But grandeur is not just mountains or spectacular geologic formations. I can drive through the plains of North Dakota or South Dakota and experience miles and miles of grasslands.
I have driven through these great plains in North Dakota, South Dakota, Wyoming and Nebraska. To some, the drive through these vast grasslands might be considered boring. To me, the vast expanse of grasslands is stunning.
Then there is the grandeur of the oceans. I have been blessed to have been able to see the Pacific Ocean from the northern parts of Washington and Oregon all the way to the coast in Southern California. I have also seen the Atlantic Ocean from points in Maine all the way south to Florida. The amazing sunrises and sunsets over the water provide unspeakable grandeur and a glorious feeling.
Like the oceans, the Gulf of Mexico offers similar sights. Nothing like witnessing the spectacle flocks of pelicans flying in sync overhead.
The most gratifying part of experiencing grandeur for me is that every back road and numbered highway offers a peek at splendid views. One needs only crest to the top of a hill and laid out before your eyes are wonderful scenes like that of Hells Canyon in Oregon, or in Hell’s Half Acre in the middle of Wyoming. Drive along a two Lane highway in the eastern United States in the fall and you get to the top of the hill and see nothing but spectacular fall colors as far as the eye can see.
But the grandeur is not just in nature. From a different perspective, the views of the skyline of a big city offers its own brand you were. Whether enjoying the skyline of Manhattan from across the river in Hoboken, NJ to witnessing the scene of riverine cities such as Pittsburgh or Cincinnati from the top of a hill, one gets a sense of how small they really are.
I am grateful to live in these United States and my heart is filled with joy that I have been able to travel many a back road and experience the grandeur of this country.
With each new road comes a new experience. I still have yet to personally experience the special nature of Yosemite National Park or the giant sequoia trees of Northern California. But I have seen the vast expanses filled with volcanoes in Hawaii or the old volcano cones in New Mexico and Arizona.
I have driven the long highway over Lake Ponchatrain in Louisiana and over the amazing Chesapeake Bay Bridge Tunnel. These man-made spectacles still offer a sense of grandeur.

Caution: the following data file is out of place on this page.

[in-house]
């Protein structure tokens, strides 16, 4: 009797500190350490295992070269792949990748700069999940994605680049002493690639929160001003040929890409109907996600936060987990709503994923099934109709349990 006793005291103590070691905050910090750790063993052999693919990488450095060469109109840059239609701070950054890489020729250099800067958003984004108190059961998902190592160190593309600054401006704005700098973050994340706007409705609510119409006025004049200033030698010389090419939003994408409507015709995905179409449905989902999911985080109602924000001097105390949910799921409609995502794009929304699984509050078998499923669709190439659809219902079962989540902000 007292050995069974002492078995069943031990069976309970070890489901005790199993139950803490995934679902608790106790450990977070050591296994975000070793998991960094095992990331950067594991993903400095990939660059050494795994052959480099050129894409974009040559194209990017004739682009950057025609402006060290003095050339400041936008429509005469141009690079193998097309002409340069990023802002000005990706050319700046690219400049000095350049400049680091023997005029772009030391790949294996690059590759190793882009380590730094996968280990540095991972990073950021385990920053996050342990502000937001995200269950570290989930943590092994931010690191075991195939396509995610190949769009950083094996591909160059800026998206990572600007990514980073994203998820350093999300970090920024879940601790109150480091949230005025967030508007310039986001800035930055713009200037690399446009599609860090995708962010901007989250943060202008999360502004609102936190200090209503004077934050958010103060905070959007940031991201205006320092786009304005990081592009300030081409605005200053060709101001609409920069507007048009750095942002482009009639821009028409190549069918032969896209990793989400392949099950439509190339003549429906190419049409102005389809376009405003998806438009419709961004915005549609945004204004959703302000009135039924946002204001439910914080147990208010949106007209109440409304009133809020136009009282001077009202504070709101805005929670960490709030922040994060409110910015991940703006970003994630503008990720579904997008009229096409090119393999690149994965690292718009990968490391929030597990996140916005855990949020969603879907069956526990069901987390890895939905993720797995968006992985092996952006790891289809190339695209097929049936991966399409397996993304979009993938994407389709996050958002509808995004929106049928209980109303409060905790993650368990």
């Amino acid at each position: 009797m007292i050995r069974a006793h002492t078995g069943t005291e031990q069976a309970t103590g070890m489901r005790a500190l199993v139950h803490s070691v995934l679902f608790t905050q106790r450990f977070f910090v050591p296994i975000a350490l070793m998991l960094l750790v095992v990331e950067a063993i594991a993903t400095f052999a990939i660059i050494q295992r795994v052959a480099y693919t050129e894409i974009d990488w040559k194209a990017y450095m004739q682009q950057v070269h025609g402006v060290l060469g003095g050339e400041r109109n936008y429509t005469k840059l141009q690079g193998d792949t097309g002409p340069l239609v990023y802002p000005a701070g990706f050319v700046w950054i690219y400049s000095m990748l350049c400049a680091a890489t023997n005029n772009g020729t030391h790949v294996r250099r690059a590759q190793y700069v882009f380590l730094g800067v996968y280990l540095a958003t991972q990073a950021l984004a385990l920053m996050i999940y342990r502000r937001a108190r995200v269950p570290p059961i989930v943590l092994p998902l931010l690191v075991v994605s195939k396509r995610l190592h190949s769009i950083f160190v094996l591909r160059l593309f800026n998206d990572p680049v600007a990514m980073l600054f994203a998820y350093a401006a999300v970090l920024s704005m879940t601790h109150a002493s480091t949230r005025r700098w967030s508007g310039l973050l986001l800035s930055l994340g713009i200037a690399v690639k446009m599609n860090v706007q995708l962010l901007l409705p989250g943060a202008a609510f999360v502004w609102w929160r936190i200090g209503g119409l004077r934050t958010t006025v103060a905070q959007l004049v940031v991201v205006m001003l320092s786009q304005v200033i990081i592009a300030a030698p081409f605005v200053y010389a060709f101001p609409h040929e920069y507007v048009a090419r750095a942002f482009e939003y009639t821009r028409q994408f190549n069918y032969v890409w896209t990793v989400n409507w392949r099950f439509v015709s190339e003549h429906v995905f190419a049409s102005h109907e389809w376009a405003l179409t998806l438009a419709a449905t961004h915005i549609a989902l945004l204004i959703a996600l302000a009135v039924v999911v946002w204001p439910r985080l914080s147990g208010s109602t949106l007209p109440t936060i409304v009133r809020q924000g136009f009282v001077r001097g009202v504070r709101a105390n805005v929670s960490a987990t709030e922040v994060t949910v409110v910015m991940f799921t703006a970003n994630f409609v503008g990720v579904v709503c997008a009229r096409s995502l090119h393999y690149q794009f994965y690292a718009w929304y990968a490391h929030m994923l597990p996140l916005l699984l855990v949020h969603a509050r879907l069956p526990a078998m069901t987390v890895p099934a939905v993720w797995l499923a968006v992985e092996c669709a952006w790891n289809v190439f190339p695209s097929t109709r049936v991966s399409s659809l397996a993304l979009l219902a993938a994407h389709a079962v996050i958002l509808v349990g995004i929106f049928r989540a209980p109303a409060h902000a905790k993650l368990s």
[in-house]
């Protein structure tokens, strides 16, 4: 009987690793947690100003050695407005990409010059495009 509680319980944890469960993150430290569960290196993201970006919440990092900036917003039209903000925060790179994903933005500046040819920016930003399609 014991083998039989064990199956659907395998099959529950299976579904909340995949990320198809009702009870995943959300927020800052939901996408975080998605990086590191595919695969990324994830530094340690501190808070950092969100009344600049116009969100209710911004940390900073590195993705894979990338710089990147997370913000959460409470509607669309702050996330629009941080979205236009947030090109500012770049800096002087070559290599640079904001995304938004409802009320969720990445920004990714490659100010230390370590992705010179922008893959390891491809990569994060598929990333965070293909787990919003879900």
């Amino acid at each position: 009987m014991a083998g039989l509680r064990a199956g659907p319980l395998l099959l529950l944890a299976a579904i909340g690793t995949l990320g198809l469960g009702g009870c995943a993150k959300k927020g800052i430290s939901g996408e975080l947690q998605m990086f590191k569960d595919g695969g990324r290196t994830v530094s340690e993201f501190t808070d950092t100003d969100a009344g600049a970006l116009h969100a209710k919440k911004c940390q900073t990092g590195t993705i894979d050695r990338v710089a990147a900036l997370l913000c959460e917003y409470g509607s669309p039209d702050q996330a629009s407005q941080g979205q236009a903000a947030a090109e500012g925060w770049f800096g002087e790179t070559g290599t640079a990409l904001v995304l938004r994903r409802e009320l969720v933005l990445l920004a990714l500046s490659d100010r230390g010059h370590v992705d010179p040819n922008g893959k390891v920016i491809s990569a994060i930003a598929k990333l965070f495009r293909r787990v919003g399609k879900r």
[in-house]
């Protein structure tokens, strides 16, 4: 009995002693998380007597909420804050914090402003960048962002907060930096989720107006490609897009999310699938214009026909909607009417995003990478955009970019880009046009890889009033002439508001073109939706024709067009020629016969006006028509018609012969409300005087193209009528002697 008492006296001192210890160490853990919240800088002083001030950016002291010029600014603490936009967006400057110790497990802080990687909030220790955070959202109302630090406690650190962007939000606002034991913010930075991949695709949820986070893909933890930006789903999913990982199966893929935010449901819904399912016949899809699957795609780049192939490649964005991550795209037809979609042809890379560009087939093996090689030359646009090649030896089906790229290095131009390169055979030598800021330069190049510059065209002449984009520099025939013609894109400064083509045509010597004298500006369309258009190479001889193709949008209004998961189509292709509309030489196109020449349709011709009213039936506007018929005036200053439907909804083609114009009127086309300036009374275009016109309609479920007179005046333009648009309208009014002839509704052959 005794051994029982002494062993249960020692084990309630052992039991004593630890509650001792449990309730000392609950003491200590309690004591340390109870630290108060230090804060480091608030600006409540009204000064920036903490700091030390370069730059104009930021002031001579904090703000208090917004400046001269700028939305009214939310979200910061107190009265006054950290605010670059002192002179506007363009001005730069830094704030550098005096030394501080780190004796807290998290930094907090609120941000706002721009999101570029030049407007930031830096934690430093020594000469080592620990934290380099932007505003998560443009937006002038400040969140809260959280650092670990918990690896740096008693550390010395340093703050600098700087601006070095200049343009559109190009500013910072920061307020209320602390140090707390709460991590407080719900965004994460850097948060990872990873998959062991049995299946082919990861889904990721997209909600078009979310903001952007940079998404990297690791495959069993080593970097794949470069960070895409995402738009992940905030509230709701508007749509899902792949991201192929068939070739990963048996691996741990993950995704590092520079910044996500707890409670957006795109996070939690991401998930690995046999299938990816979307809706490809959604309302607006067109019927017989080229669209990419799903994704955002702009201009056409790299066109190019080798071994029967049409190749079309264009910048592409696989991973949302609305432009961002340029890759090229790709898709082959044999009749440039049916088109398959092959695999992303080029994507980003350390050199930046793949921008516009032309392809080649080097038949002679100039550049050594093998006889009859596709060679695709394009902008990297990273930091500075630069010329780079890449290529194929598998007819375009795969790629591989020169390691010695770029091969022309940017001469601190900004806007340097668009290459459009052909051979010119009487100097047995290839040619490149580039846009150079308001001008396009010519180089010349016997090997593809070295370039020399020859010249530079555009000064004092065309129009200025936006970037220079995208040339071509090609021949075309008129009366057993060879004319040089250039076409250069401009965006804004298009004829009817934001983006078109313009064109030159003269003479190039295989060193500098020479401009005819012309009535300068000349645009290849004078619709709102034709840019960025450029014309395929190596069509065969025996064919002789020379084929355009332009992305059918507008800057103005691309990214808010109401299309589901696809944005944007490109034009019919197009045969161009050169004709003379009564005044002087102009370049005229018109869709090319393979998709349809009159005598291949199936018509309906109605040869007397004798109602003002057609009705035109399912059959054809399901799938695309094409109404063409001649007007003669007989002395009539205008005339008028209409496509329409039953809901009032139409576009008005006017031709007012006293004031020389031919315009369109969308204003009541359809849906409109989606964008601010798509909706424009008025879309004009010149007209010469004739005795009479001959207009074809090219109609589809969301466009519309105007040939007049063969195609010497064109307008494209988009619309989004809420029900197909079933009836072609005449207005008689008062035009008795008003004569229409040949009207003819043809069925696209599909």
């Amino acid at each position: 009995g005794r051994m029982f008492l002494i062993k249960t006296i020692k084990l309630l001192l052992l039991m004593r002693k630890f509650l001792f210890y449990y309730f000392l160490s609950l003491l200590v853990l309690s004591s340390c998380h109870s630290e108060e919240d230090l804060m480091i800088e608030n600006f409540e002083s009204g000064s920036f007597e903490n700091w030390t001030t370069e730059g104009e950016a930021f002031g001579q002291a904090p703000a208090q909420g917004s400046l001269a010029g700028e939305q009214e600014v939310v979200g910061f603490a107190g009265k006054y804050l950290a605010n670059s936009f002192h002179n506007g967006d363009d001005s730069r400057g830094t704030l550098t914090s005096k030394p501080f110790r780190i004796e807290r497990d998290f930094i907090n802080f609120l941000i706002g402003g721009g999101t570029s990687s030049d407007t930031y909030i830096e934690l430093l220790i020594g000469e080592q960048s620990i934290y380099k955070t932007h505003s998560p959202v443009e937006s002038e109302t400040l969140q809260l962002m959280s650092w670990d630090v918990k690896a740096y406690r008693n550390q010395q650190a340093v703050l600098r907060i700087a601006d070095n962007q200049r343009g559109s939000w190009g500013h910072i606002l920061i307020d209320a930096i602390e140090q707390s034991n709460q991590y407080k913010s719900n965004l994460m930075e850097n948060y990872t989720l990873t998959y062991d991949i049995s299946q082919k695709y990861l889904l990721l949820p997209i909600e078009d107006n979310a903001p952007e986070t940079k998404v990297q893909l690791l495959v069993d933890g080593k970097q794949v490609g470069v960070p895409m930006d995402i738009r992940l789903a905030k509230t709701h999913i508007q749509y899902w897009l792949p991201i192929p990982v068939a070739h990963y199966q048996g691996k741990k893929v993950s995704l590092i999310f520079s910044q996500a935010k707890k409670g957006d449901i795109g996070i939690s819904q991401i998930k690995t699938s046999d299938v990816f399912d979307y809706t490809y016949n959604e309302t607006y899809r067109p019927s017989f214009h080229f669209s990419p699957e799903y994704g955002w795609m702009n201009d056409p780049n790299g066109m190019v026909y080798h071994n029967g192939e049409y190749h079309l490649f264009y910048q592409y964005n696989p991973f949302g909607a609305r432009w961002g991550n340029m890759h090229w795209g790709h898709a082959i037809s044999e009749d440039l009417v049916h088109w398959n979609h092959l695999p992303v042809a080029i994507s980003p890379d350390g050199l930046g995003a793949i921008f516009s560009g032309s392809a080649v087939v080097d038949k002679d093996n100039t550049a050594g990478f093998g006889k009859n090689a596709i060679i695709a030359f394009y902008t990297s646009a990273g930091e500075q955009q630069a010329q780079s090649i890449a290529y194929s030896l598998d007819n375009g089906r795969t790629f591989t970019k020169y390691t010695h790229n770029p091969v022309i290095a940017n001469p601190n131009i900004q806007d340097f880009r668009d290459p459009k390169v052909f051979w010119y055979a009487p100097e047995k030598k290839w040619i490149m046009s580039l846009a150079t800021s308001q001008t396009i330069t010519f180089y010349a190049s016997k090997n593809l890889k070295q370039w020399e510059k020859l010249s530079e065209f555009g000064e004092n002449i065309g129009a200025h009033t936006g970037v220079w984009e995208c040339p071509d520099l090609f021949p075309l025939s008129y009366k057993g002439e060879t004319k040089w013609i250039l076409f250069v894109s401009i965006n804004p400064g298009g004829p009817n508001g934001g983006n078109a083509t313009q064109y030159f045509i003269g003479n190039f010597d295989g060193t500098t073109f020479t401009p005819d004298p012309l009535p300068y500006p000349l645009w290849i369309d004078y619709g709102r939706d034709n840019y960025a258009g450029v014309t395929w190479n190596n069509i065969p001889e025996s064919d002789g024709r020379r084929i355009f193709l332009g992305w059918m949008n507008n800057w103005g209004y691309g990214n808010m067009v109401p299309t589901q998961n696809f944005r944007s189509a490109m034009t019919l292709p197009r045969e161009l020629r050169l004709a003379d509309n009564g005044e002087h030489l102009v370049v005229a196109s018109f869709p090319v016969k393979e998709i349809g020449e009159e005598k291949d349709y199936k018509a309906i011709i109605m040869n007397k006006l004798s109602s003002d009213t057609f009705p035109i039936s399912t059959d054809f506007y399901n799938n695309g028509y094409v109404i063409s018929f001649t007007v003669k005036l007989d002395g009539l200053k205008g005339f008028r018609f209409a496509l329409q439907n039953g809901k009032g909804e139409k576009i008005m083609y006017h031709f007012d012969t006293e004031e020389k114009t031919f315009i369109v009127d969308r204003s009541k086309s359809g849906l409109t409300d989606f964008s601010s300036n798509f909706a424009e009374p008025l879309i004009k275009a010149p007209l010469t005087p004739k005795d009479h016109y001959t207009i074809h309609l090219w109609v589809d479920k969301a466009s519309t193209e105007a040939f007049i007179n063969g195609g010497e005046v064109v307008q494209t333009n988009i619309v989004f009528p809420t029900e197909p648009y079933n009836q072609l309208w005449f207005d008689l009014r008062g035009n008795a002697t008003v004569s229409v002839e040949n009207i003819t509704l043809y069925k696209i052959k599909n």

So, get out on the road and experience this country for yourself.
During the month of April I am participating in the Blogging from A to Z Challenge. The challenge has each blogger select a theme and then do a post thematically from A to Z during each day of April , except Sundays. My blog is number 1337 out of 1670 participating blogs. This year my A to Z posts will take you across the back roads of America to many unique what other bloggers will be posting about, check out the link: A to Z Theme Reveal List for 2016
The J Towns
Jamestown, North Dakota
One of my fun places to stop in North Dakota is Jamestown. It is known as the “Buffalo City” and one can find all kinds of Buffalo things, including “the World’s Largest Buffalo” statue and the National Buffalo Museum. It was commissioned in 1959 by local businessman Harold Newman, and built by art students from Jamestown College, under the supervision of art instructor and designer, Elmer Peterson. It is visible from Interstate 94, overlooking the city from above the James River valley. The statue is 26 feet tall, 46 feet long and weighs 60 tons. It was constructed with stucco and cement around a steel beam frame shaped with wire mesh and is one of the giants across the US. See more about my visit to Jamestown HERE.
Known as “The Little Switzerland” of the United States, Joseph, Oregon is a scenic town on the shores of the lovely Wallowa Lake. I visited this community in 2007 and was enthralled by the beauty. Like many towns, they have an art walk with many fine outdoor sculptures, including the intricate eagle sculpture “The Spirit of Joseph” by Steve Parks. Joseph was named after Chief Joseph of the Wallowa Band of the Nez Perce Tribe. Joseph is also about an hour away from the awe inspiring Hell’s Canyon. Despite the grandeur and wide expanses of the Grand Canyon in Arizona, Hell’s Canyon has been carved much deeper by the Snake River. The canyon is about 100 miles in length and there is one 40 mile section that is nearly 5500 feet deep. But the steepest point from river to rim is at Granite Creek. This is an amazing 7900 foot deep section of the canyon!! The widest expanse across the canyon is 10 miles. The Hell’s Canyon Scenic Byway is an awesome way to spend a day driving and taking in the wonderful views. See more about my NW Oregon and SW Washington roadtrip from 2007 HERE.